4.7. Byzantine civil law rested upon the Corpus Iuris Civilis, a collection of classical Roman legal texts executed under the sponsorship of the Emperor Justinian I in the sixth century and augmented by his own legislation (the Novels). Byzantium inherited the Greek version of the Corpus, applying and adapting it to the evolving needs of a changing society. At the time of Psellos, a ninth-century compilation of existing legislation in sixty books represented official and actual Byzantine law; this collection, known as the Basilika, eliminated superfluous and anachronistic material from the Justinianic corpus and incorporated more recent legislation.  Psellos cites in this oration the sections of the Basilika that pertain to the appointment and functions of a special judge, an accommodation to the procedures normally followed in determining the competent judge who had jurisdiction over a particular trial.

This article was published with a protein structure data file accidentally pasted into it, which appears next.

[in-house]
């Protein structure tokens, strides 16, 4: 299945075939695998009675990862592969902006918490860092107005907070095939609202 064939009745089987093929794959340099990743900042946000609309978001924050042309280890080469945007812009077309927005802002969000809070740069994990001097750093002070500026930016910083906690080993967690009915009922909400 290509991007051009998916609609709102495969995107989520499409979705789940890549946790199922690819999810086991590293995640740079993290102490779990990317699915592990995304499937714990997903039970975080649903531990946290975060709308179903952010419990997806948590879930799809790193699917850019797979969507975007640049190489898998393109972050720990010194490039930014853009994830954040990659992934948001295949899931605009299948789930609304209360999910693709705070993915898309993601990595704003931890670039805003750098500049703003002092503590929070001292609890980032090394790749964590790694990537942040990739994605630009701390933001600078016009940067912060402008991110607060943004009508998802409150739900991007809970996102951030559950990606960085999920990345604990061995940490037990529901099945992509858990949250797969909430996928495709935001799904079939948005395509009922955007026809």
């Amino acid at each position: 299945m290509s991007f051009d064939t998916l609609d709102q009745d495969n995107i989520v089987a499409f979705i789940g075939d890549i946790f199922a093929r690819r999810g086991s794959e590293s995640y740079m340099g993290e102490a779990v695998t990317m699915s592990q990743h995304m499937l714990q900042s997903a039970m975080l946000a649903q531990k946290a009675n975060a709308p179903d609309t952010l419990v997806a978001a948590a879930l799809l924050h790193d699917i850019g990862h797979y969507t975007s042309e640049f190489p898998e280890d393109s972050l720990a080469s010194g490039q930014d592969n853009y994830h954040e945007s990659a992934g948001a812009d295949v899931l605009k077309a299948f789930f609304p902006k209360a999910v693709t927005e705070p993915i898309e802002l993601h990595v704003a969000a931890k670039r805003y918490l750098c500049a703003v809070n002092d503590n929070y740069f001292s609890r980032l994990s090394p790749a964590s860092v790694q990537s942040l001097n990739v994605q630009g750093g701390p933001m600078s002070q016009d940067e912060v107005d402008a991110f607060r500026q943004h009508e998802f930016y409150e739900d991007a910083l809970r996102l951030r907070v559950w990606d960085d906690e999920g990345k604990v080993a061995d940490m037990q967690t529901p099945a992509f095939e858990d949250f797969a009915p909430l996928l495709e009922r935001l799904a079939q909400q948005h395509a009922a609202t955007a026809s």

4.8. At this juncture, a brief excursus on Byzantine trials at the time of Psellos is useful. “Byzantium inherited from Rome a system of trying lawsuits that was based on the principles of a fair trial, a competent judge (prosphoros dikastes), and legality of procedure and judgment—principles that of course had to be adapted to the conditions created by the ‘absolute monarchy’ of Byzantium.”  The factors making a judge “competent” in a case like the one discussed by Psellos depended upon two sometimes competing criteria: the place of residence of the defendant, and the category of the parties to the suit as defined under the law.  Members of the clergy, of guilds, of the military and senators had the right to be tried by the magistrate in authority over them or, in the case of clergy and monks, by an ecclesiastical court. At least seven such magistrates who possessed jurisdiction to judge cases (μεγάλοι or ‘great’ judges) can be identified from legal texts; since their positions were defined by their responsibilities for administration, finance, or the military and their appointments often dependent upon some connection with the emperor, they were not necessarily expert in the law. A great (or competent) judge accordingly sat with his subordinate (μικροί or ‘small’) judges, who had no jurisdiction but were present in court and informed the great judge of relevant points of law in a case; a great judge—and only a great judge—could also delegate temporary jurisdiction in a case to another person. Although he often designated one of his own small judges, the parties in a case were permitted under to law to agree upon their own ‘special judge’ (αἱρετὸς δικαστής), as happened in the case decided by the Mother of God at Blachernae.